U.S. seeks to tap unused airwaves for super WiFi
WASHINGTON (Reuters) - U.S. consumers clamoring for more video and email while they're on the go might see a whole new breed of faster wireless devices in a couple of years if regulators move as expected later this month to start opening up empty airwaves for mobile broadband.
Tech companies are lobbying to use the airwaves to build a new, super WiFi to serve not only users of mobile devices like Apple iPads and other tablets but also homes, schools, hospitals, businesses and municipalities.
Content providers such as Google would benefit from the increased speeds to their sites, while device makers such as Dell Inc, Nokia and Motorola Inc could profit by building new products to tap into the airwaves.
Microsoft Corp and its competitors are prepared to develop software for a super WiFi.
Broadcasters, however, have complained there could be interference with channels currently in use.
The Federal Communications Commission is expected to adopt a proposal at a meeting on Sept. 23 to make the unused airwaves freely available to the entire public.
Considered prime real estate, these empty airwaves, called "white spaces," allow signals to travel faster, penetrate walls more easily and cover larger geographical areas than current spectrum used for WiFi.
They come from spaces between existing broadcast channels that were freed up during the digital transition completed in 2009.
The airwaves are ideal for some rural communities where it would be costly to install miles of wires and cables underground or atop telephone poles.
"There is every reason to believe that this release of unlicensed spectrum can generate new multibillion-dollar industries in the United States," FCC Chairman Julius Genachowski said in a telephone interview with Reuters.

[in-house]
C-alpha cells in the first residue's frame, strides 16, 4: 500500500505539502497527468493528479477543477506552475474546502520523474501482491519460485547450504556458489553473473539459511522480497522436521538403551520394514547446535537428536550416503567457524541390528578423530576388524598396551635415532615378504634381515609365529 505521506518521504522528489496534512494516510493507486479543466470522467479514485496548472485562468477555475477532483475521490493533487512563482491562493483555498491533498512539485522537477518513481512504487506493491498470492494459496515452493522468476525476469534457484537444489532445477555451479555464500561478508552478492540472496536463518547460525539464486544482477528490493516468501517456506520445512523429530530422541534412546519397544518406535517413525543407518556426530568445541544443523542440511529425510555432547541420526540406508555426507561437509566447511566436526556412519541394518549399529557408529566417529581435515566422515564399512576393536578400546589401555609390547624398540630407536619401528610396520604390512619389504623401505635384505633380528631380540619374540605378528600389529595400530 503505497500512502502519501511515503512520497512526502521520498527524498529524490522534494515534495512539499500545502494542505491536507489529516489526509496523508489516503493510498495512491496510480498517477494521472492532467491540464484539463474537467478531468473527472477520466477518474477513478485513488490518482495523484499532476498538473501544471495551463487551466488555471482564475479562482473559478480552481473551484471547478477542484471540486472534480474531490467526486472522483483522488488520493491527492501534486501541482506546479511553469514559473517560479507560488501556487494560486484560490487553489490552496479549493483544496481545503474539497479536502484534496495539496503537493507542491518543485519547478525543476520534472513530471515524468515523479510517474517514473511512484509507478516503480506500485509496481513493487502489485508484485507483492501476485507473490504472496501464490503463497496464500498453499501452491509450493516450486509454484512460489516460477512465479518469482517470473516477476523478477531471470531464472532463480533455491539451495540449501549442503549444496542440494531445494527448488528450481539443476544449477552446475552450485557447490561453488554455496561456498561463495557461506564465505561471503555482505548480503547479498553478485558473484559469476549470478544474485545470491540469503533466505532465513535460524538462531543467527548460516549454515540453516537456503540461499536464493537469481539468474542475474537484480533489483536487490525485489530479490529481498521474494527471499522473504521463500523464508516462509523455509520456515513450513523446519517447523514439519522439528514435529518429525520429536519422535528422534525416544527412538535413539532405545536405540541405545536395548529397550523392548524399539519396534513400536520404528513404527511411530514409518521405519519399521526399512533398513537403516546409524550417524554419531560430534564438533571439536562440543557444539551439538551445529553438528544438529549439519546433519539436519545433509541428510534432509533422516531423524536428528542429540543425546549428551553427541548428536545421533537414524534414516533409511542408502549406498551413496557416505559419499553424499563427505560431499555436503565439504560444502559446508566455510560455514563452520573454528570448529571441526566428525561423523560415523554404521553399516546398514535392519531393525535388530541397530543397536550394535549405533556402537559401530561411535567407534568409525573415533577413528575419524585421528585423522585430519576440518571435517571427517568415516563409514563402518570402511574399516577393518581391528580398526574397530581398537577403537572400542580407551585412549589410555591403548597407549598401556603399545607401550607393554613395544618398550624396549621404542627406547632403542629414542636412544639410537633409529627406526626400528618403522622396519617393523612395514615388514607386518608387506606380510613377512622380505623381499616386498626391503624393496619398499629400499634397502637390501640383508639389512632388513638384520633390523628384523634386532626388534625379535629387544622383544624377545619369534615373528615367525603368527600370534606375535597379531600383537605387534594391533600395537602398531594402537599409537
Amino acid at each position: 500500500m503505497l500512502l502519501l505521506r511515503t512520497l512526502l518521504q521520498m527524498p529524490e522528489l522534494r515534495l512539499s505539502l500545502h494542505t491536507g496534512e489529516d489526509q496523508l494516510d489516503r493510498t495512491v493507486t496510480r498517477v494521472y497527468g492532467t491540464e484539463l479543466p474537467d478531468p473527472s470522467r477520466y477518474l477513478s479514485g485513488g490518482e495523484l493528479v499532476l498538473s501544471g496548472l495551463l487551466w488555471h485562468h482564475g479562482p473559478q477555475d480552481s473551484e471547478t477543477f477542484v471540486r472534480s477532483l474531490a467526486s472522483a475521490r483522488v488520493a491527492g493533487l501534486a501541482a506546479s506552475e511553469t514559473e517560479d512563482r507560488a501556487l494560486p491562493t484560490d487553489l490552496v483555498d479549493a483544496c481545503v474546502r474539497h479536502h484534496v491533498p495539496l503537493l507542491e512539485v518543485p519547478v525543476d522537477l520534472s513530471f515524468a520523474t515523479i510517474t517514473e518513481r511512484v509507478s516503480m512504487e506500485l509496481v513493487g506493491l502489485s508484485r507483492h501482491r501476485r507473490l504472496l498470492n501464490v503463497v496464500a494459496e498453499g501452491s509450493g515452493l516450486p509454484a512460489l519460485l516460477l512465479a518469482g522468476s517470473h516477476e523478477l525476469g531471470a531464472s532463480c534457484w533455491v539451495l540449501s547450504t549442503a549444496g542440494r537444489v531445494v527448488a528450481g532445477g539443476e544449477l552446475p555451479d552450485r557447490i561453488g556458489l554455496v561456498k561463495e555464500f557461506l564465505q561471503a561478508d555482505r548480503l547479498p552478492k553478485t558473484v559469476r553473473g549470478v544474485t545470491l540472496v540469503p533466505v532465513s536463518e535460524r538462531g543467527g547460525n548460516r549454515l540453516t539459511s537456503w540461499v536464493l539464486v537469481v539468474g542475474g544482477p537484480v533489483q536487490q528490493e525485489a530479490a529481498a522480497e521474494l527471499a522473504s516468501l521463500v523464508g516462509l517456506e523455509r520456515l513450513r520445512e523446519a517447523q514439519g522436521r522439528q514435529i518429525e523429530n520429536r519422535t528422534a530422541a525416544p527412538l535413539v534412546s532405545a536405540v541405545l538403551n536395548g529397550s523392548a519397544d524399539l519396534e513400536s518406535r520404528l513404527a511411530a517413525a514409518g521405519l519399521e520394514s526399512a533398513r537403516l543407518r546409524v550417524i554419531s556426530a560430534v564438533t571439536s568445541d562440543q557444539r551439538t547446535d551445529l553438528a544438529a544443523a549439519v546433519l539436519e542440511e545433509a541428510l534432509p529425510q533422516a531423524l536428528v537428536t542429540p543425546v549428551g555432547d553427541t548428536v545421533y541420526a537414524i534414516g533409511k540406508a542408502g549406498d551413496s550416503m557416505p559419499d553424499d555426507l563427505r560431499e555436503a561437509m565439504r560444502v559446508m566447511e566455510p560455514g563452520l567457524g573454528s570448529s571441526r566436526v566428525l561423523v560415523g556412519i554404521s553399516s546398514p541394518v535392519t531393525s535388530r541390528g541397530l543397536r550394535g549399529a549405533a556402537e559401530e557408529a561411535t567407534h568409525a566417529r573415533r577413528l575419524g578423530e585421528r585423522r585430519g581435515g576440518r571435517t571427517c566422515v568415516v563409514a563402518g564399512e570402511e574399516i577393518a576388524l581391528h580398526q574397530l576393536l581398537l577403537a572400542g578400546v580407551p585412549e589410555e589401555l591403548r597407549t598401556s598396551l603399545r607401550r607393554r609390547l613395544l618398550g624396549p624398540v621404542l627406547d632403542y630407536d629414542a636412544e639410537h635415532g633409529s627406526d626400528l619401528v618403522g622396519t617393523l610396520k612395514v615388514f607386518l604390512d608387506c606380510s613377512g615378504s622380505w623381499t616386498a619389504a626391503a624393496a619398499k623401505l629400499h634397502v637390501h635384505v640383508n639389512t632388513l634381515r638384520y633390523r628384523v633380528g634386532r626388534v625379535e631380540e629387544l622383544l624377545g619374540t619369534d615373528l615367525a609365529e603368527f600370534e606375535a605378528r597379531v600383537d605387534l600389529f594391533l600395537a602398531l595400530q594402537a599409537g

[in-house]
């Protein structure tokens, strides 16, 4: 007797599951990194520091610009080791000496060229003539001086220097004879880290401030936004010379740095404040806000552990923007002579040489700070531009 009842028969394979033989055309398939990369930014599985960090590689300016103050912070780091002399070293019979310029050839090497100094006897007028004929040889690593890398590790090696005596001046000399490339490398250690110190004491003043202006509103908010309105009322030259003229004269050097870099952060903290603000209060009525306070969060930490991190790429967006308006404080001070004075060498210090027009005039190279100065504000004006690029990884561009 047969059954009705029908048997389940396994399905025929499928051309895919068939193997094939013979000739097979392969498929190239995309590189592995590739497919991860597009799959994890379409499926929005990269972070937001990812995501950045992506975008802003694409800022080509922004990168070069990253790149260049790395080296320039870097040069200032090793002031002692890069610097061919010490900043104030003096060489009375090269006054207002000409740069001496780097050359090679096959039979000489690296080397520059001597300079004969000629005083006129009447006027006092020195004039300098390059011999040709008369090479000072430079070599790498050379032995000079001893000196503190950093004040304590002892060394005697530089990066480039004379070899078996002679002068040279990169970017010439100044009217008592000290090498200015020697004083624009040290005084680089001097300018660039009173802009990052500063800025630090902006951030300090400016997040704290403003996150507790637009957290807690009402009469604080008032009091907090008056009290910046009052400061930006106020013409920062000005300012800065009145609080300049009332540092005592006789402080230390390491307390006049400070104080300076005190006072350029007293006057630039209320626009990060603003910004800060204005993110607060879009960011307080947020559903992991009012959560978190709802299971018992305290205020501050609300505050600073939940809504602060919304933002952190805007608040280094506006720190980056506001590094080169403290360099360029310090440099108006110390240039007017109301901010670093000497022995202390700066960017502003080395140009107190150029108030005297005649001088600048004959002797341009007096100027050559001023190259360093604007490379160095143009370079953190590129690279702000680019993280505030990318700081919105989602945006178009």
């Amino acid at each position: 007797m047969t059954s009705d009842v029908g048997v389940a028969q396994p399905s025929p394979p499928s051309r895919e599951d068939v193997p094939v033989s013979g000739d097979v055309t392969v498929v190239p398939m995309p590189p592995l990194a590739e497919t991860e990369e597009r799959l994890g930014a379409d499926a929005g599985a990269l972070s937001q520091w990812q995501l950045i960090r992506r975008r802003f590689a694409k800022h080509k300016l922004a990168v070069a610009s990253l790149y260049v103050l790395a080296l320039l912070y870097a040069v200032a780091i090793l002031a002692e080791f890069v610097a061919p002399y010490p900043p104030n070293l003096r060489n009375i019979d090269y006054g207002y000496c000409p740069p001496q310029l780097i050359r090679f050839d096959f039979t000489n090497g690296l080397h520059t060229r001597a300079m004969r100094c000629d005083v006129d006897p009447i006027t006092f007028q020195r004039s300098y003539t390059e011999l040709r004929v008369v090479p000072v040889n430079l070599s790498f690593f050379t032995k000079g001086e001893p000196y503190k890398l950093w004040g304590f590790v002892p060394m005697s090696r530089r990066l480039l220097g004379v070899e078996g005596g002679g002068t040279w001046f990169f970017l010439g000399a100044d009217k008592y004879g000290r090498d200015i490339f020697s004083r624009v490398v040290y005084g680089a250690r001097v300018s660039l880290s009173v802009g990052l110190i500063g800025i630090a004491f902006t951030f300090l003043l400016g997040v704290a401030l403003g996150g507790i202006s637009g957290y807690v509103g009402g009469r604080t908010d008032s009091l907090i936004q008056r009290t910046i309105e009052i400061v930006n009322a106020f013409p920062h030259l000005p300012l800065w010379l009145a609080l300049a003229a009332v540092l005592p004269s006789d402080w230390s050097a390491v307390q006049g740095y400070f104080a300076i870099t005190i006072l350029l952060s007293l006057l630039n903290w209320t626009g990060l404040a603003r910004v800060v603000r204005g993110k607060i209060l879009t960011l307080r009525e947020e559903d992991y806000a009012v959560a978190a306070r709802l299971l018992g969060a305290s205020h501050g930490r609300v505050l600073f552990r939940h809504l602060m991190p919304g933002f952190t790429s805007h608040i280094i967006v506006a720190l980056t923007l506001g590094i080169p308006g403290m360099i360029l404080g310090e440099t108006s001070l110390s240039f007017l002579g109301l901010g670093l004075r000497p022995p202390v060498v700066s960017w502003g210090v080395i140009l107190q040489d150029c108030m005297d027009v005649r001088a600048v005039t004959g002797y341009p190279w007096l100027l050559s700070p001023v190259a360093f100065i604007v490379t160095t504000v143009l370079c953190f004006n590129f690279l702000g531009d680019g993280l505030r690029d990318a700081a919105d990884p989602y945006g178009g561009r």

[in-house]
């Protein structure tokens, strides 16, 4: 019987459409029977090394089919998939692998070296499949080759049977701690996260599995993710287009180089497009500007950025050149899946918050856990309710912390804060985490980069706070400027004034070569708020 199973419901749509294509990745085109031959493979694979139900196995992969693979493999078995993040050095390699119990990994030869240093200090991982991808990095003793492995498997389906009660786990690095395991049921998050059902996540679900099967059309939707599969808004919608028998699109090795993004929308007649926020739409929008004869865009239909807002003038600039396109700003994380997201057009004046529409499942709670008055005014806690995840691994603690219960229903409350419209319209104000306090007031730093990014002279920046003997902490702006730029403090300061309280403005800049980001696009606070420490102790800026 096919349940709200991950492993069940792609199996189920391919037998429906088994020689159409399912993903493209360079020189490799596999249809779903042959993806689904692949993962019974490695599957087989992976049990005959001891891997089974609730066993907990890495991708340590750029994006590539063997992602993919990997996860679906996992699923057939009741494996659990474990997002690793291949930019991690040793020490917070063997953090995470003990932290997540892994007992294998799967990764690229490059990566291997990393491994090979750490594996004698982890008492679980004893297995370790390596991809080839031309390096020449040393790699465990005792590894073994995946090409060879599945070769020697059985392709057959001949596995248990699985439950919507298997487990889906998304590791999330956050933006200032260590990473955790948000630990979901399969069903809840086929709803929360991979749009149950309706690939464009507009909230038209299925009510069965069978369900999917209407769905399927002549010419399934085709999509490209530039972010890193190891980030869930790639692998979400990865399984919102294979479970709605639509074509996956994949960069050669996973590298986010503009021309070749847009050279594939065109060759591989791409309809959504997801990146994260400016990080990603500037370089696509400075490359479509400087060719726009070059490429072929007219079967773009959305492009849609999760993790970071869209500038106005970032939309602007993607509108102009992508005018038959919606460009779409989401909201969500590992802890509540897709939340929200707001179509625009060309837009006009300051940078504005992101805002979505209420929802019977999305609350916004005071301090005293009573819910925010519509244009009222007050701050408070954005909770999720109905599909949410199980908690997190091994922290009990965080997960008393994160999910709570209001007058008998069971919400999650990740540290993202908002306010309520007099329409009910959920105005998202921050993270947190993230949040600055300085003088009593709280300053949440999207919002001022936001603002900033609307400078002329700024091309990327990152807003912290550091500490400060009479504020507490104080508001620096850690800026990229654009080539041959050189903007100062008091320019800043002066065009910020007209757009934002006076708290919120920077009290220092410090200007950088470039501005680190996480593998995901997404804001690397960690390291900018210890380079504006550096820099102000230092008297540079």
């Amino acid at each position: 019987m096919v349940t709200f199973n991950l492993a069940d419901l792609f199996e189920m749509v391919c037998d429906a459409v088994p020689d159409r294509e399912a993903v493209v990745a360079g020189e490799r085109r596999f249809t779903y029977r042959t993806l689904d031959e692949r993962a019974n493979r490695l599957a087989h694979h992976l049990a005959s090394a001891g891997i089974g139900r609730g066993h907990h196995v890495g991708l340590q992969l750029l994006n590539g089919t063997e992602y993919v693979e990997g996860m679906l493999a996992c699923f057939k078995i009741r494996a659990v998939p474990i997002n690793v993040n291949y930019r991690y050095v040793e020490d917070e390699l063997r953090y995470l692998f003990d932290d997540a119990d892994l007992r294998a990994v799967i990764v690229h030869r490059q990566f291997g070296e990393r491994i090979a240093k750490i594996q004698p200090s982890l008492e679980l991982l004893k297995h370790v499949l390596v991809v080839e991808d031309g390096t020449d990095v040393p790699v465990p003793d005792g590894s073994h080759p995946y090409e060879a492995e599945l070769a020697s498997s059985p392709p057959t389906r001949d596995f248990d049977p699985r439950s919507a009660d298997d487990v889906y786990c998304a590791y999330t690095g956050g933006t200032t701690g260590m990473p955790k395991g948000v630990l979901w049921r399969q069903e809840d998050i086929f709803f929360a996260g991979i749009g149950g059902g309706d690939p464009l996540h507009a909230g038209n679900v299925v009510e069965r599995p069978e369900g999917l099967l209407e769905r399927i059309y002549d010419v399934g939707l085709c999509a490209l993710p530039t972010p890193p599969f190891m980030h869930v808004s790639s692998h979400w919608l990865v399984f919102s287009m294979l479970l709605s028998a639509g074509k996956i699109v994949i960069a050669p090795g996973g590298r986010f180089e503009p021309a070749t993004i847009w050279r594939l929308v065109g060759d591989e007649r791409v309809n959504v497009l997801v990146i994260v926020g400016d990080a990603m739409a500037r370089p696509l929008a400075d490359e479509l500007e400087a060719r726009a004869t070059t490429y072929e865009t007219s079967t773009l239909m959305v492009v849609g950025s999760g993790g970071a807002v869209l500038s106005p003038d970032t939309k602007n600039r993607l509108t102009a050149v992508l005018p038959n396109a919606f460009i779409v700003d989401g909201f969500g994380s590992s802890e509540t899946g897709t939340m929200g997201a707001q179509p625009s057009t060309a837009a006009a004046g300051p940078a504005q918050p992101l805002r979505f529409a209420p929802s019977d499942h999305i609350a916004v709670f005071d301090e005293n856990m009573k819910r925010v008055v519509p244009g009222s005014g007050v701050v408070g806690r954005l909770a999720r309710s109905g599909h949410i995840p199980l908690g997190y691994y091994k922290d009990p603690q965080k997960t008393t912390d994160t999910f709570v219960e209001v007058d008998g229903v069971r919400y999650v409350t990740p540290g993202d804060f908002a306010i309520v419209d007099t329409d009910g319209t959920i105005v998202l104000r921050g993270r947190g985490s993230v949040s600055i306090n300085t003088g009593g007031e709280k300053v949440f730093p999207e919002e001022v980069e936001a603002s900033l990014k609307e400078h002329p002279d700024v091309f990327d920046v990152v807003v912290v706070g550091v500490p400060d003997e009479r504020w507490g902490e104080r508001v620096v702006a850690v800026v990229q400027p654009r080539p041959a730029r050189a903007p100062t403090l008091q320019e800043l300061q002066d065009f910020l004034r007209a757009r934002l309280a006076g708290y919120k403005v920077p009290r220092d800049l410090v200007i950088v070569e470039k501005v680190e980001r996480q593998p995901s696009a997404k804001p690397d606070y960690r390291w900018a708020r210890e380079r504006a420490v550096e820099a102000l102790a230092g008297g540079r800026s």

In 2008 the FCC took the first step of approving the use of white spaces for wireless broadband.
It is not yet known how the FCC's final rule will address broadcasters' concerns or how the industry's standard-setting body should proceed with technical details.
The National Association of Broadcasters said it is working with the FCC to adopt a final rule that would prevent interference.
Freeing up some spectrum would be a small victory for Genachowski, who has been criticized by some for not acting more decisively on major issues such as how to regulate high-speed Internet traffic.
Freeing up airwaves for wireless broadband is also a major goal of the FCC's National Broadband Plan, which is aimed at making affordable broadband available to all Americans.
Spectrum, a limited and highly coveted resource, is at the center of a push by wireless companies seeking to meet a huge demand in handheld devices over the next decade.
"This will help address that demand," Genachowski said.
Consumers may have to wait at a year and a half to two years to start seeing the benefits as network operators, chip vendors and device manufacturers all work together to create industry standards similar to the ones used for current WiFi.
"The white spaces have the potential to spark the next generation of wireless communications," said Google telecom and media counsel Rick Whitt.
Google is among a group of tech companies touting the benefits of the empty channels, telling regulators in a July letter that new products will lead to new investment and create jobs -- music to the ears of any regulator and politician.
The industry group which also includes Hewlett-Packard Co, Skype, Atheros Communications Inc and Broadcom Corp, says homes, campuses, municipalities and energy grids will benefit from white spaces.
The benefits could vary from city to city. Top markets such as New York and Los Angeles may have fewer vacant channels than smaller metropolitan areas but officials expect 5 to 10 channels to be vacant in most U.S. cities.
Companies are working on how to outfit devices with technology to determine which unused channels are available and address broadcasters' concerns about potential interference.
Towns and cities in Virginia, North Carolina and California have been testing sites and are using white space broadband to connect schools, provide public "hot spots," test water quality and monitor electricity consumption.
"Transmissions using white spaces frequencies can attain a greater range for the same power -- or the same range with lower power consumption -- than existing higher frequency unlicensed bands," the industry group wrote.
(Reporting by John Poirier; Editing by Gary Hill)
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